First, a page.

Abstract: Real-world planning problems often involve hundreds or even thousands of objects, straining the limits of modern planners. In this work, we address this challenge by learning to predict a small set of objects that, taken together, would be sufficient for finding a plan. We propose a graph neural network architecture for predicting object importance in a single inference pass, thus incurring little overhead while greatly reducing the number of objects that must be considered by the planner. Our approach treats the planner and transition model as black boxes, and can be used with any off-the-shelf planner. Empirically, across classical planning, probabilistic planning, and robotic task and motion planning, we find that our method results in planning that is significantly faster than several baselines, including other partial grounding strategies and lifted planners. We conclude that learning to predict a sufficient set of objects for a planning problem is a simple, powerful, and general mechanism for planning in large instances.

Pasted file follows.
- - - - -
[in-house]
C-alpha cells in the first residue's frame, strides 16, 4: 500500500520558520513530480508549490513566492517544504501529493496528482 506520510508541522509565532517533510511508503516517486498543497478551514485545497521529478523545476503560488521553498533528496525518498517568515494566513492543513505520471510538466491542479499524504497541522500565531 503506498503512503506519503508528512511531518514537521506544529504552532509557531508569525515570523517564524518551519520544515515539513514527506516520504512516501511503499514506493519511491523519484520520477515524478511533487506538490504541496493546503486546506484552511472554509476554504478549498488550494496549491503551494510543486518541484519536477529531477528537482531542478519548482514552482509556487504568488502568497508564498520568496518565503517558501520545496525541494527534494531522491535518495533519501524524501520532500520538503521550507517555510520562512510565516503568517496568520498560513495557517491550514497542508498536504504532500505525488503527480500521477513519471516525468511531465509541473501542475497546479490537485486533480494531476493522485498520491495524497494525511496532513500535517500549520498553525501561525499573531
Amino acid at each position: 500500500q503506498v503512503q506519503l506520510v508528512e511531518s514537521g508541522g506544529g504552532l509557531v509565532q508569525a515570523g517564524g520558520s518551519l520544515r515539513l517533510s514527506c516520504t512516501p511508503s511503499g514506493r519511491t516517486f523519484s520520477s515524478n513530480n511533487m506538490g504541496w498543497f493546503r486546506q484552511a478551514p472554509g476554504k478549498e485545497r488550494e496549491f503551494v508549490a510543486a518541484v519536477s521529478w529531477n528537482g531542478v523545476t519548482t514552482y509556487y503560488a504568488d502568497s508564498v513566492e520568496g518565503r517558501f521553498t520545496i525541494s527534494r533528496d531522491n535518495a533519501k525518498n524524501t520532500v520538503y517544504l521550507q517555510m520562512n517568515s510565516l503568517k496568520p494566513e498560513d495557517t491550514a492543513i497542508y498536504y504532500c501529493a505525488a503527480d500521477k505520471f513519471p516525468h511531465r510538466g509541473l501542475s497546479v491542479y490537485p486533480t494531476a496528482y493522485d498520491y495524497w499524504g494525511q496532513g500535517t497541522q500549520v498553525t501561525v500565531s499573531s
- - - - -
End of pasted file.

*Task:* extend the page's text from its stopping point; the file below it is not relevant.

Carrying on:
Authors: Tom Silver, Rohan Chitnis*, Aidan Curtis, Josh Tenenbaum, Tomas Lozano-Perez, Leslie Pack Kaelbling (MIT)